Corporate Performance: High Growth In Profit But Subdued In Turnover

Performance has not been broad based across sectors. Consumer oriented industries yet to pick up

Aditi Gupta


Bank of Baroda

Mumbai, November 24, 2023: Q2FY24 India Inc.’s performance based on a sample of a 3,265 companies spread out across 35 sectors in Q2- FY24 has been ambivalent. The quarter was marked by increased profitability, even as sales growth remained muted. At a disaggregated level, while banks and service related sectors benefited from higher credit offtake and pent-up demand respectively, signs of stress were visible in certain pockets. Consumer oriented industries such as FMCG etc. noted muted growth as rural demand continues to lag. This will be a key factor to monitor going forward. 

Corporate performance of India Inc. in Q2-FY24 has been marked by higher profitability even though revenue growth has moderated to a large degree. Lower commodity prices have resulted in lowering input costs and improved profitability. On the other hand, sales growth has remained muted for the second consecutive quarter. While base effect can explain some part of this moderation, delay in festive season and patchy monsoon have also weighed on revenue growth as demand was affected.

For a sample of 3,265 companies, sales growth in the last quarter rose at a meek pace of 2.8%, compared with a 24.3% growth in Q2-FY23. Expenditure growth has declined sharply by 4.2%, after increasing by 28.5% in Q2-FY23. This was led largely by a decline in costs of raw materials. As a result, profitability parameters have shown a sharp improvement. Operating profits, profit before tax and net profits have all registered double digit growth in Q2-FY24. Profits after tax, which had declined by 2% in Q2-FY23, rose at an impressive pace of 30% in Q2-FY24.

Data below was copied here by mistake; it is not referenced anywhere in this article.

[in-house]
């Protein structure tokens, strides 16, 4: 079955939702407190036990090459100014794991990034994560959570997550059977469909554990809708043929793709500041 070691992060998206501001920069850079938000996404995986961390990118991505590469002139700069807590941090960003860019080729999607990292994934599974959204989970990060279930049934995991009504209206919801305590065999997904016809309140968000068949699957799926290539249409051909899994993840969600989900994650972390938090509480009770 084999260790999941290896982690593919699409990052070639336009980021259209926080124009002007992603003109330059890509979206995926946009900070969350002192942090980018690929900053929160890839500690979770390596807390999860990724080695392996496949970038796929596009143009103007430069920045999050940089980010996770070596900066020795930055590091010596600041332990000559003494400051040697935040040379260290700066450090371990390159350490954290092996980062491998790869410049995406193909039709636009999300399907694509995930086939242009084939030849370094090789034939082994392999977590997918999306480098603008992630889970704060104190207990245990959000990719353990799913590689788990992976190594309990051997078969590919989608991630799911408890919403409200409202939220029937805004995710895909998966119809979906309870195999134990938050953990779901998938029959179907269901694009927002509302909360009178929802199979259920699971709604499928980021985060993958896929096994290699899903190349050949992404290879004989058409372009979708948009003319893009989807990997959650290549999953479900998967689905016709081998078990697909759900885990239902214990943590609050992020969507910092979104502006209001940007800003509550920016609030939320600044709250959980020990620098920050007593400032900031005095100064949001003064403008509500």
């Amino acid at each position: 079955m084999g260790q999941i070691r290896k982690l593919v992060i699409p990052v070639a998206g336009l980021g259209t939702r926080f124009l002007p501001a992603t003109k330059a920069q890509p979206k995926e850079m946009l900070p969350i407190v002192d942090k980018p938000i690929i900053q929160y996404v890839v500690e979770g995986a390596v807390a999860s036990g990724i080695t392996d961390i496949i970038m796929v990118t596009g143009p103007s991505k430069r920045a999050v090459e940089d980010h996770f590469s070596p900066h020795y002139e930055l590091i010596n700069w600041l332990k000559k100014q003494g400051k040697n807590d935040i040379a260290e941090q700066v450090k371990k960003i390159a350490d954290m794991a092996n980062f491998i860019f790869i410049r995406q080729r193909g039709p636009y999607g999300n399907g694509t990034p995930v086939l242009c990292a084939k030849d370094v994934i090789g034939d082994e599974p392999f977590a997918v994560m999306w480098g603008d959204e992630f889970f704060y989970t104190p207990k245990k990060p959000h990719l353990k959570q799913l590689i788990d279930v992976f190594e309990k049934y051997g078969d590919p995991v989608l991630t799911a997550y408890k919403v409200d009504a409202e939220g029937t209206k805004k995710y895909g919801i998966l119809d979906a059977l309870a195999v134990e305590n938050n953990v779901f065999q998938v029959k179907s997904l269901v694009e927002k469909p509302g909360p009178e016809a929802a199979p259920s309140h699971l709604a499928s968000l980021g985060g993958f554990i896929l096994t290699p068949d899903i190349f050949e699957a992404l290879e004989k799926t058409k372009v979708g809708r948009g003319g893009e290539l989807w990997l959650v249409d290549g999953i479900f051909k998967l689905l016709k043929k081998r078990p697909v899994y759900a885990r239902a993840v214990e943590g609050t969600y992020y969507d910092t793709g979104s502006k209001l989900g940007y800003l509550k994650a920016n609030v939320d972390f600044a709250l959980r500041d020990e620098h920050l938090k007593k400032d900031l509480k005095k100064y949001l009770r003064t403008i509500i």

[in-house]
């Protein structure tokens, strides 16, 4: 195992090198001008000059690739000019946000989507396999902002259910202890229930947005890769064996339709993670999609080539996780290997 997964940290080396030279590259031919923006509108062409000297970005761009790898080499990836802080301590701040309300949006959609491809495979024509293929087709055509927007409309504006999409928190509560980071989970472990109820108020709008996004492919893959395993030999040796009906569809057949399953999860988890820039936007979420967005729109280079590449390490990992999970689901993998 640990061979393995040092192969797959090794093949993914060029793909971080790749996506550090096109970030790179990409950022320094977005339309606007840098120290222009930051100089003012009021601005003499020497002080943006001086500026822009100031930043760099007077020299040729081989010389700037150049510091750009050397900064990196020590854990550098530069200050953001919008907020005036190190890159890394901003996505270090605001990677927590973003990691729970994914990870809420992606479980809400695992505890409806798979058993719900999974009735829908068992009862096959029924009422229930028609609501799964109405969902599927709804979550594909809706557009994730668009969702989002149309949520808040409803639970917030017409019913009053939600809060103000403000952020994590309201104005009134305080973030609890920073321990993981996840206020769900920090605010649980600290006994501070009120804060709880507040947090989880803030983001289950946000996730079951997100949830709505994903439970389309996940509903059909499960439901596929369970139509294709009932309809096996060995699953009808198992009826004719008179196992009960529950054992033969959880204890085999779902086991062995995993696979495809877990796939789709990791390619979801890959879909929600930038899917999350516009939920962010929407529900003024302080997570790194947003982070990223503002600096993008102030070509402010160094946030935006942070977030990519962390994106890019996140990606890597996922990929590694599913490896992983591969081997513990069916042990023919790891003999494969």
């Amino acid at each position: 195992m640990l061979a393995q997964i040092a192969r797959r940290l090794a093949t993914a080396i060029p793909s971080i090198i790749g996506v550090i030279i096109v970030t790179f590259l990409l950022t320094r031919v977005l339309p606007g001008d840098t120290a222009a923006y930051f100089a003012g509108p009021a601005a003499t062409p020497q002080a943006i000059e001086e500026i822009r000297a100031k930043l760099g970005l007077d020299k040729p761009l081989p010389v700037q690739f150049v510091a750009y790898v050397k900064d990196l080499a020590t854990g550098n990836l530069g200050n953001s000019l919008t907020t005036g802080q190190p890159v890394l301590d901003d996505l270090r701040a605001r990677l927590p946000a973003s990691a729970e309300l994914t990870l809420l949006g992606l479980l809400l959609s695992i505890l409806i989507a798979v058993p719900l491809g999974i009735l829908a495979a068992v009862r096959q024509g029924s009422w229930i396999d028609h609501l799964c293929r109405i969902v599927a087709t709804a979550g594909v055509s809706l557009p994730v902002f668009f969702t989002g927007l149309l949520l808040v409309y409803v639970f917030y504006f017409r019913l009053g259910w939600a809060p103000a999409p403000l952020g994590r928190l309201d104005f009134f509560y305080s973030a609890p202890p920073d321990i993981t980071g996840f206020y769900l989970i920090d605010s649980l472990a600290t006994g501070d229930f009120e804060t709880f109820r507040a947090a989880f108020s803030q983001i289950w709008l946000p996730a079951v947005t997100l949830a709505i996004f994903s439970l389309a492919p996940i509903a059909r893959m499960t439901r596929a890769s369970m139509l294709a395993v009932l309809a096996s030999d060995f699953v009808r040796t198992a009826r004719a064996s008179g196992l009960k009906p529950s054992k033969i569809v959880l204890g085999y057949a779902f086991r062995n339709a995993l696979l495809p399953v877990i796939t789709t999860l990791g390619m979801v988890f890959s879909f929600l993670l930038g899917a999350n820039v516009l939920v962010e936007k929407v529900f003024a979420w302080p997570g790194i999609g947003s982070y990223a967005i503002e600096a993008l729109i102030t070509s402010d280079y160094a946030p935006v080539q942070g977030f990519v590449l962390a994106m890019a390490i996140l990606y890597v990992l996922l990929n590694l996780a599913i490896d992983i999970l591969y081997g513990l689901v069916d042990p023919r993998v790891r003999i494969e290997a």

The overall performance has been skewed to an extent due to the inclusion of BFSI sector which includes banks, finance and insurance companies. To get a clear picture, we exclude the BFSI sector, and the sample reduces to 2,749 companies. While the overall picture remains the same of higher profits and lower sales, the magnitude is different. Excluding the BFSI sector, net sales have declined by 0.5%, which is in contrast to a small but positive growth in the overall sample. However, profit growth is even higher led by a relatively higher decline in expenses. Interest cover ratio of the companies has shown a marked improvement, led by both lower growth in interest costs as well as higher growth in profits. The interest cover ratio of the companies has improved to 5.64 from 4.49 last year. This bodes well from the perspective of debt service capability of these companies.

Sector-wise movement in interest cover

It must be noted that RBI has kept its policy rate unchanged since Feb’23. However, in order to meet their business requirements, banks have increased the rates charged on fresh rupee loans. In fact, the weighted average lending rate (WALR) on fresh loans stood at 9.38% in Sep’23 versus 9.2% in Jun’23 and 8.59% in Sep’22. Overall growth in bank credit for this quarter was 17.6% which was marginally lower than 18.9% last year. Even so, the ICR has shown an improvement as the higher interest costs have been offset by a sharp uptick in profits.

There has been an improvement in the interest cover ratio for major sectors during Q2-FY24. The following observations can be made: 

  • The improvement in ICR for the sample companies is a reflection of the fact that the increase in interest rates has not really lowered the debt servicing capability of companies. Therefore, the fear that higher repo rate leading to higher lending rates would pressurize companies has been put aside. 
  • Barring telecom and iron and steel all other sectors had an ICR of above 2. (The performance of steel industry has been distorted by the presence of one company which posted high losses due to special conditions).
  • Interestingly the 10 largest indebted sectors such as power, crude oil, infrastructure, realty, automobiles, chemicals, logistics and textiles, besides the two mentioned earlier have witnessed improvement in their ICR. 
  • A total of 5 sectors had an ICR of 2-3. These included: textiles, infrastructure, agro products and logistics. 
  • 19 of the 32 sectors had ICR of above 5.